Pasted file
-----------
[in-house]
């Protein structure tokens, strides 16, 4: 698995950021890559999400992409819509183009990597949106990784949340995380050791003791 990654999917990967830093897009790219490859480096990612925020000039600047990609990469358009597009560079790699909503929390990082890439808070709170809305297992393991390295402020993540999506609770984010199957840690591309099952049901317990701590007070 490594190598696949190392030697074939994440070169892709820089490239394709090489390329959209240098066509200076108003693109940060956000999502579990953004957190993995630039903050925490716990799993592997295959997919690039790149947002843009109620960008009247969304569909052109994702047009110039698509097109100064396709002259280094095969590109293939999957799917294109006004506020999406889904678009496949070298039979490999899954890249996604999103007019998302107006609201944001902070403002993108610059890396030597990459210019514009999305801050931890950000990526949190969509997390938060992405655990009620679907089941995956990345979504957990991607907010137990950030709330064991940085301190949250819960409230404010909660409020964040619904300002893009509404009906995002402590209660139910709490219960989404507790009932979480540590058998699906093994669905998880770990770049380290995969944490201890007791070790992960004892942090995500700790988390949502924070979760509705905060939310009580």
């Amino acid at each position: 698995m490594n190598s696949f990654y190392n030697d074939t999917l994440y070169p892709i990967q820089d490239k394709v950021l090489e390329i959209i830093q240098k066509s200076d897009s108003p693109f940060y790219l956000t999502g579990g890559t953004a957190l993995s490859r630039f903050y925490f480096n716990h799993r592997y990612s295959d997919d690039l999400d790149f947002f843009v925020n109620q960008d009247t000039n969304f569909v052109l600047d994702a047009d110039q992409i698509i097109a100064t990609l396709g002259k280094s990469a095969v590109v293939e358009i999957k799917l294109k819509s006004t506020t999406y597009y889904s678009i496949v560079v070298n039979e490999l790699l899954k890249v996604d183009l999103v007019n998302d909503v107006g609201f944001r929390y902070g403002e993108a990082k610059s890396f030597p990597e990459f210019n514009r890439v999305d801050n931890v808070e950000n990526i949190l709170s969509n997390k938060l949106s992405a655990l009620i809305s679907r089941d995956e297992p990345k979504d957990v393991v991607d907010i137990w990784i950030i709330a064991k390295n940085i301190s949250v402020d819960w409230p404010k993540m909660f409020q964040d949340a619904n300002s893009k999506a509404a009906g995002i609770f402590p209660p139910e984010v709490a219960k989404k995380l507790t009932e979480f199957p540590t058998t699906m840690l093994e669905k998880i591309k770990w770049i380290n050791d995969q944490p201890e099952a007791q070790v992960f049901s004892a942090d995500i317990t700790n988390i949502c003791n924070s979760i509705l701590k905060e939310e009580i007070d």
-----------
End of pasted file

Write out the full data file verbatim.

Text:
[in-house]
């Protein structure tokens, strides 16, 4: 698995950021890559999400992409819509183009990597949106990784949340995380050791003791 990654999917990967830093897009790219490859480096990612925020000039600047990609990469358009597009560079790699909503929390990082890439808070709170809305297992393991390295402020993540999506609770984010199957840690591309099952049901317990701590007070 490594190598696949190392030697074939994440070169892709820089490239394709090489390329959209240098066509200076108003693109940060956000999502579990953004957190993995630039903050925490716990799993592997295959997919690039790149947002843009109620960008009247969304569909052109994702047009110039698509097109100064396709002259280094095969590109293939999957799917294109006004506020999406889904678009496949070298039979490999899954890249996604999103007019998302107006609201944001902070403002993108610059890396030597990459210019514009999305801050931890950000990526949190969509997390938060992405655990009620679907089941995956990345979504957990991607907010137990950030709330064991940085301190949250819960409230404010909660409020964040619904300002893009509404009906995002402590209660139910709490219960989404507790009932979480540590058998699906093994669905998880770990770049380290995969944490201890007791070790992960004892942090995500700790988390949502924070979760509705905060939310009580």
């Amino acid at each position: 698995m490594n190598s696949f990654y190392n030697d074939t999917l994440y070169p892709i990967q820089d490239k394709v950021l090489e390329i959209i830093q240098k066509s200076d897009s108003p693109f940060y790219l956000t999502g579990g890559t953004a957190l993995s490859r630039f903050y925490f480096n716990h799993r592997y990612s295959d997919d690039l999400d790149f947002f843009v925020n109620q960008d009247t000039n969304f569909v052109l600047d994702a047009d110039q992409i698509i097109a100064t990609l396709g002259k280094s990469a095969v590109v293939e358009i999957k799917l294109k819509s006004t506020t999406y597009y889904s678009i496949v560079v070298n039979e490999l790699l899954k890249v996604d183009l999103v007019n998302d909503v107006g609201f944001r929390y902070g403002e993108a990082k610059s890396f030597p990597e990459f210019n514009r890439v999305d801050n931890v808070e950000n990526i949190l709170s969509n997390k938060l949106s992405a655990l009620i809305s679907r089941d995956e297992p990345k979504d957990v393991v991607d907010i137990w990784i950030i709330a064991k390295n940085i301190s949250v402020d819960w409230p404010k993540m909660f409020q964040d949340a619904n300002s893009k999506a509404a009906g995002i609770f402590p209660p139910e984010v709490a219960k989404k995380l507790t009932e979480f199957p540590t058998t699906m840690l093994e669905k998880i591309k770990w770049i380290n050791d995969q944490p201890e099952a007791q070790v992960f049901s004892a942090d995500i317990t700790n988390i949502c003791n924070s979760i509705l701590k905060e939310e009580i007070d």